Tech Leaked messages show how Taxify is trying to avoid trouble

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Taxify is in hot water after just two days in London.

Taxify CEO Markus Villig. play

Taxify CEO Markus Villig.

(Taxify)
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That didn't take long.

London's transport body, Transport for London (TfL), has taken an interest in Taxify, a cheap rival to Uber which launched in London on Tuesday.

According to messages seen by Business Insider, TfL is checking whether Taxify and its drivers are correctly licensed to operate in London.

TfL has also just launched an "urgent investigation" into the company, according to City AM.

In the messages, Taxify warns its drivers that they are "not employed by Taxify", and that it is "not correct" to tell compliance officers that Taxify is their employer. The firm also described itself as a platform for cab operators, not an operator in and of itself.

Here's the full message:

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(Shona Ghosh/Business Insider)

The problems stem from the fact that any cab company — be it Uber or Addison Lee — needs an operator licence in order to send out vehicles to pick up passengers. Otherwise they're just an unlicensed cab firm. Private hire drivers also need their own licence, and can only accept bookings through a licensed operator.

This is a problem for Taxify, which isn't technically a licensed operator under the name of Taxify.

Business Insider first reported on Tuesday that, rather than obtain a licence itself, Taxify took a shortcut and bought a different company which already held an operator licence. That firm is City Drive Services. At the time, a Taxify spokeswoman told Business Insider that this was the fastest way to launch Taxify in London, and that "TfL has been notified." Taxify also emphasises it's not an operator, and just provides its app booking platform to City Drive Services.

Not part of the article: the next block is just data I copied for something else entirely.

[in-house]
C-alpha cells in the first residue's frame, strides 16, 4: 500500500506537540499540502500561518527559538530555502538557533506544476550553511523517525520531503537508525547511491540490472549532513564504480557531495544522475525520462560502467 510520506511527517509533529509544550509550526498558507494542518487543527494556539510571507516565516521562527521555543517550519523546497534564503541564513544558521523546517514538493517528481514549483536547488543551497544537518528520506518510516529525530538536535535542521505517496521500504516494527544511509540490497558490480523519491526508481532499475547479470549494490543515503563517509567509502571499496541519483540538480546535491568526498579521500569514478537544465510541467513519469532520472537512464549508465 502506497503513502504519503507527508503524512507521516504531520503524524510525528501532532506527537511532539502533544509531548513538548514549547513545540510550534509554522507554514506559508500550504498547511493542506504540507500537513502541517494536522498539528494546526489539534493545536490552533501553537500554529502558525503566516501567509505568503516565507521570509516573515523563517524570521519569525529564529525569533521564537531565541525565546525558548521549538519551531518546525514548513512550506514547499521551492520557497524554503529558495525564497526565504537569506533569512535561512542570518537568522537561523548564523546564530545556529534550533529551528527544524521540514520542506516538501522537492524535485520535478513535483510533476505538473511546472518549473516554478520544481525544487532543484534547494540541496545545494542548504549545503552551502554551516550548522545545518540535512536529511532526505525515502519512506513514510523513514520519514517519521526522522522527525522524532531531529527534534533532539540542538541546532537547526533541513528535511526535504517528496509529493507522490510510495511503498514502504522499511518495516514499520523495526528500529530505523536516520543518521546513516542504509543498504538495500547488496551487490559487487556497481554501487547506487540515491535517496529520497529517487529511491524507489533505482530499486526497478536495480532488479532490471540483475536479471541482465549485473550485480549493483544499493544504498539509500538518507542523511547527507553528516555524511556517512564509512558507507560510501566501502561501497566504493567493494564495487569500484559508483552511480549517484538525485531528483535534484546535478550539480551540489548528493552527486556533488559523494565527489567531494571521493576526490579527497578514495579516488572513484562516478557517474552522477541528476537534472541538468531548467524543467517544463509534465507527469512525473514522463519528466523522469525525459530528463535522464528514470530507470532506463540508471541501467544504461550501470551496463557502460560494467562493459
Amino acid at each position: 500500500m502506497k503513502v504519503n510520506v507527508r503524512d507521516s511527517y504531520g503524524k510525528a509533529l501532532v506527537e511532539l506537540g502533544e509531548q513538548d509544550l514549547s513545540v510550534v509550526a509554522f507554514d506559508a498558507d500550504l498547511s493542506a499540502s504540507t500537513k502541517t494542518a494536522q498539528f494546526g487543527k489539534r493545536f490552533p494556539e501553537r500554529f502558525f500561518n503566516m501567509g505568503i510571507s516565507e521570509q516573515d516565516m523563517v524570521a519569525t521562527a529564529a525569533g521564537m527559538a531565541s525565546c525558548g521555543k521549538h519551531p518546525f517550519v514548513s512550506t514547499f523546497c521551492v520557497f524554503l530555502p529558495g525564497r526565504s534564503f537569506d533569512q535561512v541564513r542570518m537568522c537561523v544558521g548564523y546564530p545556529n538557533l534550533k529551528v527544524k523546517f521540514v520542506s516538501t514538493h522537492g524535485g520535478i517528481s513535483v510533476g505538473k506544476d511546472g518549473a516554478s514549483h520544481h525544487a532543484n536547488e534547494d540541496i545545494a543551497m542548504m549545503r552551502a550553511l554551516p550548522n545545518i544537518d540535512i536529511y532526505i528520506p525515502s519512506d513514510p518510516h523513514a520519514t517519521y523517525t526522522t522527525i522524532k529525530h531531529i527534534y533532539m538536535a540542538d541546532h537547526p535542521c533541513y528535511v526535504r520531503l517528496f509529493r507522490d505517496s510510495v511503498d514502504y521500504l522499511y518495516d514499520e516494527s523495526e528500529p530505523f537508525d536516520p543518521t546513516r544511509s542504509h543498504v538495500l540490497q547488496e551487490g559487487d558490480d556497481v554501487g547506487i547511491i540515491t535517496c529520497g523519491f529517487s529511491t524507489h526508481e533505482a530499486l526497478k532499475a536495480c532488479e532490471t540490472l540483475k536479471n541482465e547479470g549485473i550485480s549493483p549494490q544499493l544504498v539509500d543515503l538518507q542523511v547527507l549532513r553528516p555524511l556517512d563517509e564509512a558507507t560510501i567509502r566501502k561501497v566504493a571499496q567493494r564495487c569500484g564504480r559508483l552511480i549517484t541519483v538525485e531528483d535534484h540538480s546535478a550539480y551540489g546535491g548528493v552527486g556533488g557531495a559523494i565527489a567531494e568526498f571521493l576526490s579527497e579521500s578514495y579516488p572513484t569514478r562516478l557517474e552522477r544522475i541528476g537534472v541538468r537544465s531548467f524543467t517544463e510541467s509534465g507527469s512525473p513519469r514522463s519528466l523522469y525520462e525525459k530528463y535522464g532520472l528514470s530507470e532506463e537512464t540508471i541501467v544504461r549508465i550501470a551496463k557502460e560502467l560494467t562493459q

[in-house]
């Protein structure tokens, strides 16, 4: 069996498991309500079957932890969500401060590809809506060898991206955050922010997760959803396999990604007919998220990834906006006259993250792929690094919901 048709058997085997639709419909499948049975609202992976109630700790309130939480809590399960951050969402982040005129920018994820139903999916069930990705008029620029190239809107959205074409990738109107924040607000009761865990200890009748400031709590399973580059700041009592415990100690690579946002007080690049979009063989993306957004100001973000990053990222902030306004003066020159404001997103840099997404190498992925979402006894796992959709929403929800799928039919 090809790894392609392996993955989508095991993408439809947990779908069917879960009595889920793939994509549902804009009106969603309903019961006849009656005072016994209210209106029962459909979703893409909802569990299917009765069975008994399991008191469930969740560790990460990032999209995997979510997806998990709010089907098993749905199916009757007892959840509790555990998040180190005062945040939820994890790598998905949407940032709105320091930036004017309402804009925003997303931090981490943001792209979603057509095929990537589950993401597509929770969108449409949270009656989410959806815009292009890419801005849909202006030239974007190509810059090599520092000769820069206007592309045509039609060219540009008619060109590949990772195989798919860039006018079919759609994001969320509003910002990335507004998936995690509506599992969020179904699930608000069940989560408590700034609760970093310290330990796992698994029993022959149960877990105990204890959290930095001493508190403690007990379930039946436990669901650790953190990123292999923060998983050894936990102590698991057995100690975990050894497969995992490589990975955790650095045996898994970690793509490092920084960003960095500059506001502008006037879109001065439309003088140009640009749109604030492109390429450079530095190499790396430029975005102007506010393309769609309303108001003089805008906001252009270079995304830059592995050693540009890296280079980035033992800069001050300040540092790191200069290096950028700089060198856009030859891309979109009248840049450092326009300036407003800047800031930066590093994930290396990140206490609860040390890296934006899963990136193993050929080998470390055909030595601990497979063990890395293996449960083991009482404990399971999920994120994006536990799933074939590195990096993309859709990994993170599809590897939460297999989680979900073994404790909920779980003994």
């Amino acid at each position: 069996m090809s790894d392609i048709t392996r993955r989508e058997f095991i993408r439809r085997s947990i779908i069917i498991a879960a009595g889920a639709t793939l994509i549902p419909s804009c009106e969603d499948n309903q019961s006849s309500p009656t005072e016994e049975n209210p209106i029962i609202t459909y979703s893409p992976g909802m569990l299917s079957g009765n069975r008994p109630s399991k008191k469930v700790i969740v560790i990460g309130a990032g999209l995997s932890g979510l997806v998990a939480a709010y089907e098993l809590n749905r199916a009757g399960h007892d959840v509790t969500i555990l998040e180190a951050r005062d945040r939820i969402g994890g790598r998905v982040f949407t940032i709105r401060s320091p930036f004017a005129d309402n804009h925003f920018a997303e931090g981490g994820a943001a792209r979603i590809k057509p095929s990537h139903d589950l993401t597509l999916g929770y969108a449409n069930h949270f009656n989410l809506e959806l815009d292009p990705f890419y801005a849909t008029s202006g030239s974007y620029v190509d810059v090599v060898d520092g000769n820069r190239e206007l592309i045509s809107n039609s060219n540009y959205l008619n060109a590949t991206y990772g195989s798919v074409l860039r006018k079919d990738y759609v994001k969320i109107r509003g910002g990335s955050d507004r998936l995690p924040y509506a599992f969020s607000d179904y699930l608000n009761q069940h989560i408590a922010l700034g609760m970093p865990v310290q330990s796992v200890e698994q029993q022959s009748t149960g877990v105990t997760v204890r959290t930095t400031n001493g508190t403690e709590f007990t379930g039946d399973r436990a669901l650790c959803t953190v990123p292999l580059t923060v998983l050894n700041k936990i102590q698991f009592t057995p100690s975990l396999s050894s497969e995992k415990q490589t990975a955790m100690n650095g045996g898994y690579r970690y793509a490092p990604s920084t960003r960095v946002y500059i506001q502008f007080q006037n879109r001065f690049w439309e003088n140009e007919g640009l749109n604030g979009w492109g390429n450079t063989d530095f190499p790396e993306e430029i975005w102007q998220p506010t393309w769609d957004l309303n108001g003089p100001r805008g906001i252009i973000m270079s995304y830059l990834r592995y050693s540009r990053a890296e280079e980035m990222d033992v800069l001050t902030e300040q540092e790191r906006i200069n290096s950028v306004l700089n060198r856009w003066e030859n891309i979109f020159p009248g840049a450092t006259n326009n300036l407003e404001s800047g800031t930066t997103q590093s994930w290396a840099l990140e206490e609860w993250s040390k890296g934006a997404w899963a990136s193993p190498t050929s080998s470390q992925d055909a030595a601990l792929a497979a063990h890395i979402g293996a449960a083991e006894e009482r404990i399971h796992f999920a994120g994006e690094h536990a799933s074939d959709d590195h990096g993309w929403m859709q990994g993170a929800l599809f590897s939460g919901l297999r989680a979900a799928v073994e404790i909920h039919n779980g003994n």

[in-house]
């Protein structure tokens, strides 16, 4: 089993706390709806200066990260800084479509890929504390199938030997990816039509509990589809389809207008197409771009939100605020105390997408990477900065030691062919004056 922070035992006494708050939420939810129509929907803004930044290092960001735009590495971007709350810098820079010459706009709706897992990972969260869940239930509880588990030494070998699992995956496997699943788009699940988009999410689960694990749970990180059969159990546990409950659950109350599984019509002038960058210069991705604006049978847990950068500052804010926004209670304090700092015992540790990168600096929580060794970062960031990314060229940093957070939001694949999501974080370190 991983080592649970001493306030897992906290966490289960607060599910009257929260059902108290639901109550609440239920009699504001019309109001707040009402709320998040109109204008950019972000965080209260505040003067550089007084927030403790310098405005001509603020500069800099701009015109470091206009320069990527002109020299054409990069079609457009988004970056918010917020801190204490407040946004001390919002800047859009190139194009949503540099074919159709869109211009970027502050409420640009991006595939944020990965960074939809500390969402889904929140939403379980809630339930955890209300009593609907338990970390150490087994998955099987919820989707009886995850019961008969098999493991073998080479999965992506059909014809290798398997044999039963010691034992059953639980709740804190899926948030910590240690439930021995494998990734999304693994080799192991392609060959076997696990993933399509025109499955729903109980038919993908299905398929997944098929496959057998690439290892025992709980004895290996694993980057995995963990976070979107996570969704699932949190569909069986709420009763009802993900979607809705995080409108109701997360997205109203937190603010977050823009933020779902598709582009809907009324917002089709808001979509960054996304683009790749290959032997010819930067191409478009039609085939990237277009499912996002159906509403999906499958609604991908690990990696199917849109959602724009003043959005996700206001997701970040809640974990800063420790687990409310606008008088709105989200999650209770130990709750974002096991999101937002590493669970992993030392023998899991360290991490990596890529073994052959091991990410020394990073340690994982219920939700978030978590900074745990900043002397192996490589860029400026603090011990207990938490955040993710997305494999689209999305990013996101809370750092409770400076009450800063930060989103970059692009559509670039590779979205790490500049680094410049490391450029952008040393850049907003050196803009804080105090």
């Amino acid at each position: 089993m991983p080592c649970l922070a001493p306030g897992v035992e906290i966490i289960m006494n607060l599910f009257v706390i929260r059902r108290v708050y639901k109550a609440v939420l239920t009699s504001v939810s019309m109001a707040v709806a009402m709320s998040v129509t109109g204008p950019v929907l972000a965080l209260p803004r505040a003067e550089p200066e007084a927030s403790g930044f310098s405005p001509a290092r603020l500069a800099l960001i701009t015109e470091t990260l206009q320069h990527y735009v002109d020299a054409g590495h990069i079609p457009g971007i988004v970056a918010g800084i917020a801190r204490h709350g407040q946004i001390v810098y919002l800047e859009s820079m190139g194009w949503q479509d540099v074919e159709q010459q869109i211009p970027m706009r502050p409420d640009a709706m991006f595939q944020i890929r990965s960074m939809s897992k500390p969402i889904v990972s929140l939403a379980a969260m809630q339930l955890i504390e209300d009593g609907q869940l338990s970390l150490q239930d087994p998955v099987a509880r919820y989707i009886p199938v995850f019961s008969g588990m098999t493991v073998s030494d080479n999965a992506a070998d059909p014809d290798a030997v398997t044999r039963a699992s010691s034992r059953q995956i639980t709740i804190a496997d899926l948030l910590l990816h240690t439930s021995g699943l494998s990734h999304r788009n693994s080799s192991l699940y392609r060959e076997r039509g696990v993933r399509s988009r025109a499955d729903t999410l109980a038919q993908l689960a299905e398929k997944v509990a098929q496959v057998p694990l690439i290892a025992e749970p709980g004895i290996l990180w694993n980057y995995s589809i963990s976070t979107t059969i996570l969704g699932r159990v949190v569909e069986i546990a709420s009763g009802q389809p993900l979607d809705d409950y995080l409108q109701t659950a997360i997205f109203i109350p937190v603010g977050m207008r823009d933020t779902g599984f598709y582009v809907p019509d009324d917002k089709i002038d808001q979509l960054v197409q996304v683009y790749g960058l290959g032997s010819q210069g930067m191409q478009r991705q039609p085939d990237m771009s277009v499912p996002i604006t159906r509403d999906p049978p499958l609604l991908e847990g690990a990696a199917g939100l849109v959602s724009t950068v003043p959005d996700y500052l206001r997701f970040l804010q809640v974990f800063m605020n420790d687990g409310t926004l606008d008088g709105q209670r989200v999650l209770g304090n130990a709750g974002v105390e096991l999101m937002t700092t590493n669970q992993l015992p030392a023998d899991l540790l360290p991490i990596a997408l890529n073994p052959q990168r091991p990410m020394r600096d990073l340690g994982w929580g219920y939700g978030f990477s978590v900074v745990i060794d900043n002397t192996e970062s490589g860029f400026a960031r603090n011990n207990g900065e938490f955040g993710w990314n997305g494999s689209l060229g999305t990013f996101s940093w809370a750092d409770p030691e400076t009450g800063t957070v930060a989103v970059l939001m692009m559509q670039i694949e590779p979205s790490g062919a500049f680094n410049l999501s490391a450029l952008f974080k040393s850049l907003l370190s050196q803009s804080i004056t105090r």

This means any cab driver you currently order via Taxify is technically being dispatched by City Drive Services. But that's not what drivers are telling TfL. And most passengers are probably under the impression that Taxify is the operator.

If TfL's compliance officers decide Taxify's drivers have been dispatched by an unlicensed operator, it could mean a formal warning, penalties, prosecution, or a licence review.

In an updated statement, a Taxify spokesman said: "We are providing full support to our drivers in resolving any issues they are encountering with TfL. We have remained proactive in our communications with TfL throughout this process and encourage them to do the same and get in touch with us so that we can work towards a solution."

TfL confirmed that Taxify was not a licensed operator, but wouldn't comment further.

Black cab drivers have complained about the way Taxify operates

Black cab drivers took to Twitter yesterday to criticise the launch of Taxify in London, complaining that the firm would underpay drivers. They also complained about the way the firm obtained its operator licence.

And according to Wired, trade union GMB has written to TfL questioning whether Taxify is "fit and proper" to hold a licence through City Drive Services.

Taxify is currently offering 50% off all fares and promises to always be cheaper than Uber. Black cab drivers complained that anyone driving for Taxify would struggle to make money as a result.

When Business Insider spoke to Taxify chief executive Markus Villig last week, he said drivers were likely to make more money because they were free to switch between Taxify and Uber. Taxify also takes a lower fee of 10—15%, compared to Uber's 20—25%.

When Business Insider tried the service on Tuesday, one driver said he also worked for Uber, and the other said he planned to split his time 50-50 between Uber and Taxify. One of the drivers said he welcomed the competition against Uber.